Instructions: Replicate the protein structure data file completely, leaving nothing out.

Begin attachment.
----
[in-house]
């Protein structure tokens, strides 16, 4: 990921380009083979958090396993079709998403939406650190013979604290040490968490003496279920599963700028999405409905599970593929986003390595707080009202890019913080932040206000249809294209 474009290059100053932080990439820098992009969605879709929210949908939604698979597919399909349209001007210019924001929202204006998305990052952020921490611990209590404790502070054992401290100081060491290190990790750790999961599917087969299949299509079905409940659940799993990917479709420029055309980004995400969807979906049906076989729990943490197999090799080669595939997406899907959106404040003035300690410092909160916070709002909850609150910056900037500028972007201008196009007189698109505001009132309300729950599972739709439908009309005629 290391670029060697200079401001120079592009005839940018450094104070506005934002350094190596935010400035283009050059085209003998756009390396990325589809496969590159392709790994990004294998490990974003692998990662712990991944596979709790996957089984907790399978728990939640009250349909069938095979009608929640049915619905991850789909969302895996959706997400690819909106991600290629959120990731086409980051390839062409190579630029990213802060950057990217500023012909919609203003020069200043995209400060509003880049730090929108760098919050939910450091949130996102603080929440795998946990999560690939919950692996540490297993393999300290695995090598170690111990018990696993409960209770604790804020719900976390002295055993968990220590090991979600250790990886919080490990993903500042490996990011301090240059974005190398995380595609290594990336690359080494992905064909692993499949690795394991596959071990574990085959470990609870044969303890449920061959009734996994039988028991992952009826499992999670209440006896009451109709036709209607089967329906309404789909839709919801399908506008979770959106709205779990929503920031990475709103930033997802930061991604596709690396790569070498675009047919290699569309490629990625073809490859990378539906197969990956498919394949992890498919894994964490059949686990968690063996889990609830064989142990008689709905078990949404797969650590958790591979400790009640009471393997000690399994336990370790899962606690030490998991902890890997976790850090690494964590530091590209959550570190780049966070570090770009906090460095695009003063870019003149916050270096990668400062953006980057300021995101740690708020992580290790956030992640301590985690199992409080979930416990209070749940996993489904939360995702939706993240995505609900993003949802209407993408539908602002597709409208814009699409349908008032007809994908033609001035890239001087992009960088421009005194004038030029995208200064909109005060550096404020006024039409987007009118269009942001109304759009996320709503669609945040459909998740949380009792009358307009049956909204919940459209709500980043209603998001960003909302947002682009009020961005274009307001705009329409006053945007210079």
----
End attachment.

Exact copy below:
[in-house]
């Protein structure tokens, strides 16, 4: 990921380009083979958090396993079709998403939406650190013979604290040490968490003496279920599963700028999405409905599970593929986003390595707080009202890019913080932040206000249809294209 474009290059100053932080990439820098992009969605879709929210949908939604698979597919399909349209001007210019924001929202204006998305990052952020921490611990209590404790502070054992401290100081060491290190990790750790999961599917087969299949299509079905409940659940799993990917479709420029055309980004995400969807979906049906076989729990943490197999090799080669595939997406899907959106404040003035300690410092909160916070709002909850609150910056900037500028972007201008196009007189698109505001009132309300729950599972739709439908009309005629 290391670029060697200079401001120079592009005839940018450094104070506005934002350094190596935010400035283009050059085209003998756009390396990325589809496969590159392709790994990004294998490990974003692998990662712990991944596979709790996957089984907790399978728990939640009250349909069938095979009608929640049915619905991850789909969302895996959706997400690819909106991600290629959120990731086409980051390839062409190579630029990213802060950057990217500023012909919609203003020069200043995209400060509003880049730090929108760098919050939910450091949130996102603080929440795998946990999560690939919950692996540490297993393999300290695995090598170690111990018990696993409960209770604790804020719900976390002295055993968990220590090991979600250790990886919080490990993903500042490996990011301090240059974005190398995380595609290594990336690359080494992905064909692993499949690795394991596959071990574990085959470990609870044969303890449920061959009734996994039988028991992952009826499992999670209440006896009451109709036709209607089967329906309404789909839709919801399908506008979770959106709205779990929503920031990475709103930033997802930061991604596709690396790569070498675009047919290699569309490629990625073809490859990378539906197969990956498919394949992890498919894994964490059949686990968690063996889990609830064989142990008689709905078990949404797969650590958790591979400790009640009471393997000690399994336990370790899962606690030490998991902890890997976790850090690494964590530091590209959550570190780049966070570090770009906090460095695009003063870019003149916050270096990668400062953006980057300021995101740690708020992580290790956030992640301590985690199992409080979930416990209070749940996993489904939360995702939706993240995505609900993003949802209407993408539908602002597709409208814009699409349908008032007809994908033609001035890239001087992009960088421009005194004038030029995208200064909109005060550096404020006024039409987007009118269009942001109304759009996320709503669609945040459909998740949380009792009358307009049956909204919940459209709500980043209603998001960003909302947002682009009020961005274009307001705009329409006053945007210079």